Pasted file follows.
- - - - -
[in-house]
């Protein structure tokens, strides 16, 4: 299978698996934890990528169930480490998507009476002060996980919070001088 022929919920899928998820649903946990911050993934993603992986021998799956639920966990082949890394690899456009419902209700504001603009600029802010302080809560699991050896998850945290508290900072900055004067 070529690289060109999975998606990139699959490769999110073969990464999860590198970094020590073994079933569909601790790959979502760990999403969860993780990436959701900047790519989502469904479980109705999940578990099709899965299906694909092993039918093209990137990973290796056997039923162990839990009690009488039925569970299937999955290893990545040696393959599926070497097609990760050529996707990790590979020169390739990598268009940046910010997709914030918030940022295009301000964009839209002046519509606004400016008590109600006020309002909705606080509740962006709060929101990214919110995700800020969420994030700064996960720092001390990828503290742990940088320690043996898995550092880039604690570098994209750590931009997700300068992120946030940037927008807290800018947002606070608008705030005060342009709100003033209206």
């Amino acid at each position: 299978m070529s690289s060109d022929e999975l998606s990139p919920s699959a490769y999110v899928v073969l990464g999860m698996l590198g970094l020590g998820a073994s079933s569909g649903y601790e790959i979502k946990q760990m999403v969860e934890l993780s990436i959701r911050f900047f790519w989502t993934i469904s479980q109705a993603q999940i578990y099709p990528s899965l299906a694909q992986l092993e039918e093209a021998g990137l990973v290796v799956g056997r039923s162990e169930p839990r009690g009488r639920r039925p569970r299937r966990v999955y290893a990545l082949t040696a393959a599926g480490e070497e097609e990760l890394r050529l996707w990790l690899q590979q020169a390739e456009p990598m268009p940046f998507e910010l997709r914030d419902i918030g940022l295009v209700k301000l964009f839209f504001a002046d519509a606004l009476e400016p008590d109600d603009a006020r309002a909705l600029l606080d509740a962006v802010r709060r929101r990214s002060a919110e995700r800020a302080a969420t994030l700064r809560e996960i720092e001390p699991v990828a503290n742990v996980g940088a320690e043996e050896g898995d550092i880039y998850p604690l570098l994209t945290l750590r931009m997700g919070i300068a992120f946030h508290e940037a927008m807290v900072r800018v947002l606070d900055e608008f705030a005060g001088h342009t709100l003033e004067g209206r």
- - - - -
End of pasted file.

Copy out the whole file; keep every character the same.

[in-house]
């Protein structure tokens, strides 16, 4: 299978698996934890990528169930480490998507009476002060996980919070001088 022929919920899928998820649903946990911050993934993603992986021998799956639920966990082949890394690899456009419902209700504001603009600029802010302080809560699991050896998850945290508290900072900055004067 070529690289060109999975998606990139699959490769999110073969990464999860590198970094020590073994079933569909601790790959979502760990999403969860993780990436959701900047790519989502469904479980109705999940578990099709899965299906694909092993039918093209990137990973290796056997039923162990839990009690009488039925569970299937999955290893990545040696393959599926070497097609990760050529996707990790590979020169390739990598268009940046910010997709914030918030940022295009301000964009839209002046519509606004400016008590109600006020309002909705606080509740962006709060929101990214919110995700800020969420994030700064996960720092001390990828503290742990940088320690043996898995550092880039604690570098994209750590931009997700300068992120946030940037927008807290800018947002606070608008705030005060342009709100003033209206």
């Amino acid at each position: 299978m070529s690289s060109d022929e999975l998606s990139p919920s699959a490769y999110v899928v073969l990464g999860m698996l590198g970094l020590g998820a073994s079933s569909g649903y601790e790959i979502k946990q760990m999403v969860e934890l993780s990436i959701r911050f900047f790519w989502t993934i469904s479980q109705a993603q999940i578990y099709p990528s899965l299906a694909q992986l092993e039918e093209a021998g990137l990973v290796v799956g056997r039923s162990e169930p839990r009690g009488r639920r039925p569970r299937r966990v999955y290893a990545l082949t040696a393959a599926g480490e070497e097609e990760l890394r050529l996707w990790l690899q590979q020169a390739e456009p990598m268009p940046f998507e910010l997709r914030d419902i918030g940022l295009v209700k301000l964009f839209f504001a002046d519509a606004l009476e400016p008590d109600d603009a006020r309002a909705l600029l606080d509740a962006v802010r709060r929101r990214s002060a919110e995700r800020a302080a969420t994030l700064r809560e996960i720092e001390p699991v990828a503290n742990v996980g940088a320690e043996e050896g898995d550092i880039y998850p604690l570098l994209t945290l750590r931009m997700g919070i300068a992120f946030h508290e940037a927008m807290v900072r800018v947002l606070d900055e608008f705030a005060g001088h342009t709100l003033e004067g209206r």